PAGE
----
California Reopens Forest Campgrounds
Residents can go back into tens of thousands of acres of the Cleveland National Forest outside San Diego, Calif., but the cost of camping at many spots in the forest is likely to increase by 20% or more in coming months.
In separate actions on Wednesday (March 26), the U.S. Forest Service lifted most of the access restrictions in place since the October wildfires and officials said campground fees were not covering the cost of maintaining the facilities, according to the San Diego Union Tribune.
Forest officials recommended raising the fees at several campgrounds across the 438,000-acre forest by $2 to $20 a night, depending on the capacity and location of the sites.
They said most campground fees have not changed since the late 1990s, even though the cost has grown to keep areas open and in safe condition. They said fees collected at the campgrounds are used to maintain the sites and provide amenities such as fire rings.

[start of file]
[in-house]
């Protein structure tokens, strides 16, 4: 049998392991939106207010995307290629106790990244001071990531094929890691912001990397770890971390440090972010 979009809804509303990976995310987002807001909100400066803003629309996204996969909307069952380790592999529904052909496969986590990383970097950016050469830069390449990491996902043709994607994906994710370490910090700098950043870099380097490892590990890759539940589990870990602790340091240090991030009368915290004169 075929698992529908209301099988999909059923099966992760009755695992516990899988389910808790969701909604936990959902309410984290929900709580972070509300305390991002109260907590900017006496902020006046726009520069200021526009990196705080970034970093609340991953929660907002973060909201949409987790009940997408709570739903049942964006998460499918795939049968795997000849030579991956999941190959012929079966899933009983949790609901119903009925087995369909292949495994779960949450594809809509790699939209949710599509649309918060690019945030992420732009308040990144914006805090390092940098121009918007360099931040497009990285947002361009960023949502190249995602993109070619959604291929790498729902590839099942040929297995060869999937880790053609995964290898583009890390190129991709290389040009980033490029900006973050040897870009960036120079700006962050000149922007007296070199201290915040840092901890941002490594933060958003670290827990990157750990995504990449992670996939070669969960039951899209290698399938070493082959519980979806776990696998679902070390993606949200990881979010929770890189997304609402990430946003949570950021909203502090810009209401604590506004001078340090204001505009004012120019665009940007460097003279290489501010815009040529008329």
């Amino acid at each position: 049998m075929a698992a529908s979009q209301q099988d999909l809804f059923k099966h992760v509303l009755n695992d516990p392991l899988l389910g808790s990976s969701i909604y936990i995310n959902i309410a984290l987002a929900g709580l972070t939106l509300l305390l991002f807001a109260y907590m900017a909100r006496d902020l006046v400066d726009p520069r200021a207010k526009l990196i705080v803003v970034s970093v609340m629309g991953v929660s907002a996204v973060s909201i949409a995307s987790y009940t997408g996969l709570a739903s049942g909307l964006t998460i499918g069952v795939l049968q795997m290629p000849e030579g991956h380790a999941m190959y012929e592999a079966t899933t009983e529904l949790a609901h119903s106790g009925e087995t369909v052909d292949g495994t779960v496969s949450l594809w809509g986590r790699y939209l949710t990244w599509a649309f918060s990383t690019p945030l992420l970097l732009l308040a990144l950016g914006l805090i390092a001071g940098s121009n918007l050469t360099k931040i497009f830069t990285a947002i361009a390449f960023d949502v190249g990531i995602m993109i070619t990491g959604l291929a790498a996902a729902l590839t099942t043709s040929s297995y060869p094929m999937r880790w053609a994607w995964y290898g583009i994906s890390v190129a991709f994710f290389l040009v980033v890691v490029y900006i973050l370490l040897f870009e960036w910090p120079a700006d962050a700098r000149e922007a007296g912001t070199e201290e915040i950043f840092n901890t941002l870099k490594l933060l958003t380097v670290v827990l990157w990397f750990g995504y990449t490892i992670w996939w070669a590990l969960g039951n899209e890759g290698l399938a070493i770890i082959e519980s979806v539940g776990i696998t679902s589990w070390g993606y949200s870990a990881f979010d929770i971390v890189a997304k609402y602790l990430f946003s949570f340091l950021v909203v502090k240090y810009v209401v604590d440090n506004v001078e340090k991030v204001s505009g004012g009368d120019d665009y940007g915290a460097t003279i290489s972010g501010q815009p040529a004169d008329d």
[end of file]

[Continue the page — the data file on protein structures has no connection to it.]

“We want the public to have a fantastic experience while visiting the Cleveland National Forest. To do that, we need to ensure that our facilities are top-notch,” said Will Metz, the top administrator for the forest.
Campers spend a combined 200,000 days at Cleveland forest campgrounds each year – the Forest Service doesn't track the number of individual campers – and most of them drive less than two hours to get there, said Anne Carey, recreation planner for the Cleveland forest.
The Forest Service will accept public comments on the fee blueprint until May 1. It likely will be finalized by October. While the Cleveland forest campgrounds escaped major damage in the October wildfires, more than 60,000 acres of the forest were singed.
Shortly after the fires started, forest officials ordered the land to be closed to recreational use to minimize public safety problems and to allow the forest to recover. They cited dangers such as flash floods and falling trees as reasons to keep people out.
“When you take piece of ground and you remove all the vegetation from it, it becomes very delicate,” said Brian Harris, a Cleveland forest spokesman.
In November, the unburned areas of the forest were reopened to the public. Most of the burned land – about 54,000 acres – was opened to the public as of March 27, in time for turkey hunting season, which starts Saturday.